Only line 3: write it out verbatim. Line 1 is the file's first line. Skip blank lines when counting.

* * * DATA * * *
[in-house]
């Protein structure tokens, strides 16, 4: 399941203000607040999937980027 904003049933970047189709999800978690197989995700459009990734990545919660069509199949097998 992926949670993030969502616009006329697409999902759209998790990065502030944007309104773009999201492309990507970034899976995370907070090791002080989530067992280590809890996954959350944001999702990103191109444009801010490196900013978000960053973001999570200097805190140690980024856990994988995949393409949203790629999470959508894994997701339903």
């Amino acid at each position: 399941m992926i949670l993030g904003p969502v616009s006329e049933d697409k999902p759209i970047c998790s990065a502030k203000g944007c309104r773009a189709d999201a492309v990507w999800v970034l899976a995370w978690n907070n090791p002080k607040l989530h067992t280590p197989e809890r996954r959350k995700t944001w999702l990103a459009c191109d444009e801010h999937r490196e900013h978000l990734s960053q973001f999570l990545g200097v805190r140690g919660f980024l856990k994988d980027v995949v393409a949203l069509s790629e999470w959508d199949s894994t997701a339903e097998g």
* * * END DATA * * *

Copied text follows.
């Amino acid at each position: 399941m992926i949670l993030g904003p969502v616009s006329e049933d697409k999902p759209i970047c998790s990065a502030k203000g944007c309104r773009a189709d999201a492309v990507w999800v970034l899976a995370w978690n907070n090791p002080k607040l989530h067992t280590p197989e809890r996954r959350k995700t944001w999702l990103a459009c191109d444009e801010h999937r490196e900013h978000l990734s960053q973001f999570l990545g200097v805190r140690g919660f980024l856990k994988d980027v995949v393409a949203l069509s790629e999470w959508d199949s894994t997701a339903e097998g």